Xiong LEI

Practices such as deforestation for farming, overgrazing, and poor construction techniques have resulted in a rate of soil erosion in China that is among the worst in the world. Climate factors, such as wind and increasing temperatures that increase the rate of glacial shrinkage, also adversely affect soil erosion. Government efforts to control soil erosion have focused on rehabilitation of small river valleys.

Soil erosion occurs when soil is detached and moved by water, wind, or tillage. Scientists estimate that 15 percent of the Earth’s ice-free land surface suffers from soil erosion. Although the area eroded by tillage is not known, of that 15 percent, erosion by water is responsible for about 56 percent, and erosion by wind is responsible for about 28 percent. China, with 3.56 million square kilometers (37 percent) of its land surface eroded to some degree, has one of the worst cases of soil erosion in the world. Soil erosion has been identified as the primary environmental problem in the country. It causes desertification, silts up rivers, lakes, and reservoirs, and aggravates droughts and sandstorms.


China has every type of soil erosion in the world, including water erosion, wind erosion or desertification, freeze-thaw erosion, landslide, mud rock flow, and hill avalanche. The two prevalent types are water and wind erosion, which occur in all the provinces and autonomous regions in China’s mainland. The most severe soil erosion in China occurs in the Loess Plateau on the middle and upper reaches of the Huang (Yellow) River, where 450,000 square kilometers out of a total area of 640,000 square kilometers are subject to erosion. The soil loss from the Loess Plateau is more than 2.2 billion tons annually.

A vulnerable ecosystem and unfavorable climate changes have been identified as two of the causes of China’s soil erosion. As the least-industrialized region with the lowest population density in China at barely two persons per square kilometer, the Qinghai-Tibetan Plateau, the “roof of the world” at an average elevation of 4,500 meters above sea level, experienced a sudden rise of temperature beginning in the 1970s. As of February 2007, the average winter temperature had gone up by 1.4°C from the historical average of minus 4.4°C, while the winter temperature in the regional capital Lhasa rose by 6°C. Along with records showing the temperature rise are records showing shrinkage of glaciers at an annual average rate of 131.4 square kilometers over the past three decades. Some scientists predict that the glacial areas on the plateau, which equal five times the area of France, will dwindle by nearly one-third by 2050. Elsewhere, a research station of the Chinese Academy of Sciences at Xilingol League in Inner Mongolia documented that in the twenty-four years up to the year 2000, 12 centimeters of topsoil were lost to wind erosion.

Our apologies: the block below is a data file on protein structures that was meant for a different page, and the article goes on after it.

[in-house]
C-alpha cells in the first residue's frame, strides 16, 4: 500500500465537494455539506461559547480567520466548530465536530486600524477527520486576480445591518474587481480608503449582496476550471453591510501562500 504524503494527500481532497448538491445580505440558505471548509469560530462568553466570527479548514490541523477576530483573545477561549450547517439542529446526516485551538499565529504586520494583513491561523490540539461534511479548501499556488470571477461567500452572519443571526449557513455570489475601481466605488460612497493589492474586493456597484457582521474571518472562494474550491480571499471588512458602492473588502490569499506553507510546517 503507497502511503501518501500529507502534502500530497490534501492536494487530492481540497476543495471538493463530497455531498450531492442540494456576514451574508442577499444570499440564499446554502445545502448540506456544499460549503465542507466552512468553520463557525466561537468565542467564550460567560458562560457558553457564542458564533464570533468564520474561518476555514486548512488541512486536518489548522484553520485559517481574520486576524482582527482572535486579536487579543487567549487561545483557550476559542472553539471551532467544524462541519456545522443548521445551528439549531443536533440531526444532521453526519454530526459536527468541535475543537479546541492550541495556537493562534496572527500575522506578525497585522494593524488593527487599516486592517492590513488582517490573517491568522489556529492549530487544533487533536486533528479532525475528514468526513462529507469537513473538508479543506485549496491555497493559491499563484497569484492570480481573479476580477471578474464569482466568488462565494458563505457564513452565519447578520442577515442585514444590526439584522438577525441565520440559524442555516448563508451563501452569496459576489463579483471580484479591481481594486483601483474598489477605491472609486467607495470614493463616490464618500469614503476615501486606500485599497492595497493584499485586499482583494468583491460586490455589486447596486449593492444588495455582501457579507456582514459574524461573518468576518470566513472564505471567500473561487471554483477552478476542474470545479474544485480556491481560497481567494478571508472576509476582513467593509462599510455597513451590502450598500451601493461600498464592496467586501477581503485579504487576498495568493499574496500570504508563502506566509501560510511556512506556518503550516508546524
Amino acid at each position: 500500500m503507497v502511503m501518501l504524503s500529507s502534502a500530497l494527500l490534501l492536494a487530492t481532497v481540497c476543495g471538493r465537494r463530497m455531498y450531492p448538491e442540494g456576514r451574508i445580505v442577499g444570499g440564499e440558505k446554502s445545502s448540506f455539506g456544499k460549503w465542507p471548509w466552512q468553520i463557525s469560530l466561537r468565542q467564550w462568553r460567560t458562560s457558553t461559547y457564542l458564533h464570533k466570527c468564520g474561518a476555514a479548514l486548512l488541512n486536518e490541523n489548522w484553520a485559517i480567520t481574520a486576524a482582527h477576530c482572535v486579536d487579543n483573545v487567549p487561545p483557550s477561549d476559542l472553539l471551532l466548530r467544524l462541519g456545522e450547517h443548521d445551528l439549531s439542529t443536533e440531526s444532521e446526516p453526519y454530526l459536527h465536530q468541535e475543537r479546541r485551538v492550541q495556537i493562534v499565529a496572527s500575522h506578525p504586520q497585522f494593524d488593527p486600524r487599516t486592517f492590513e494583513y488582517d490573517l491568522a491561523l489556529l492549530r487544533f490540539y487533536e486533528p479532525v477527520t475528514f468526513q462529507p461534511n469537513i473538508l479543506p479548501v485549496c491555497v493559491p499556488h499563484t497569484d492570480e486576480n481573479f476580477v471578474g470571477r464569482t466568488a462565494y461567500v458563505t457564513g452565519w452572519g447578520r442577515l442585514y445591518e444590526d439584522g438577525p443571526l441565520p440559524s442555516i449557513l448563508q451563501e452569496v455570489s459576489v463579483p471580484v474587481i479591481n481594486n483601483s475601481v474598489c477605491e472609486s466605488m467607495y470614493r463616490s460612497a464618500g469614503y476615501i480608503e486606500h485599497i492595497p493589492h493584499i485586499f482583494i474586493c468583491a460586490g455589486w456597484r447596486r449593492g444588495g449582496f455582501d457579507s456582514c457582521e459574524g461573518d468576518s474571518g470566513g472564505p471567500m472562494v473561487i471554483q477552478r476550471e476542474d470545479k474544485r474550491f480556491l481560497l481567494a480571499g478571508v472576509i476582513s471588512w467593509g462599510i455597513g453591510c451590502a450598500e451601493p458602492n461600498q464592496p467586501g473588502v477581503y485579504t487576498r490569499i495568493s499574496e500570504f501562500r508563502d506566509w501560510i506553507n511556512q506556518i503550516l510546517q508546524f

But human activity is believed to be the main culprit in soil erosion. Historical records indicate that most of the eroded areas once were covered with lush woods but were denuded through the centuries because of wars and miscalculated development, such as deforestation for farming, indiscriminate logging, overgrazing, mining, and road construction without consideration of water and soil conservation. An investigation of the Three Gorges Reservoir area indicates that farming on mountain slopes accounts for 60 percent of the total soil erosion in the area. Most eroded areas are caught in a vicious cycle in which soil erosion has destroyed the land’s natural productivity, but because of the pressures to sustain an ever-growing population, poor land use practices are continued, resulting in further damage to the ecosystem. No wonder the areas that are subject to severe soil erosion are commonly poverty-stricken.